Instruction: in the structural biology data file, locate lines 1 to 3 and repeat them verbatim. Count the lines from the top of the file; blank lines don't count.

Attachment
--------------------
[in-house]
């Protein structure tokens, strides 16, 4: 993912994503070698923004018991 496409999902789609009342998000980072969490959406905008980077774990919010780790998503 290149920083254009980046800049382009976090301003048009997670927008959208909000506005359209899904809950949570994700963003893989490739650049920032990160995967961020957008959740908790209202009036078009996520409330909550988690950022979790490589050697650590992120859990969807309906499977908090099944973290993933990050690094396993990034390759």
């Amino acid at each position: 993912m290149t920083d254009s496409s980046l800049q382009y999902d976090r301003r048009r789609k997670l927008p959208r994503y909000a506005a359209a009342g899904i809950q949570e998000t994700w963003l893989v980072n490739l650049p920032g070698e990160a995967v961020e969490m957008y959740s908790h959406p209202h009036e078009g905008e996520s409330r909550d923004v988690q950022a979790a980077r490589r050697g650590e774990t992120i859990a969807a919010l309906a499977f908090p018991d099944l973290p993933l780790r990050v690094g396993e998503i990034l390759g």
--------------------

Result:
[in-house]
């Protein structure tokens, strides 16, 4: 993912994503070698923004018991 496409999902789609009342998000980072969490959406905008980077774990919010780790998503 290149920083254009980046800049382009976090301003048009997670927008959208909000506005359209899904809950949570994700963003893989490739650049920032990160995967961020957008959740908790209202009036078009996520409330909550988690950022979790490589050697650590992120859990969807309906499977908090099944973290993933990050690094396993990034390759």
């Amino acid at each position: 993912m290149t920083d254009s496409s980046l800049q382009y999902d976090r301003r048009r789609k997670l927008p959208r994503y909000a506005a359209a009342g899904i809950q949570e998000t994700w963003l893989v980072n490739l650049p920032g070698e990160a995967v961020e969490m957008y959740s908790h959406p209202h009036e078009g905008e996520s409330r909550d923004v988690q950022a979790a980077r490589r050697g650590e774990t992120i859990a969807a919010l309906a499977f908090p018991d099944l973290p993933l780790r990050v690094g396993e998503i990034l390759g």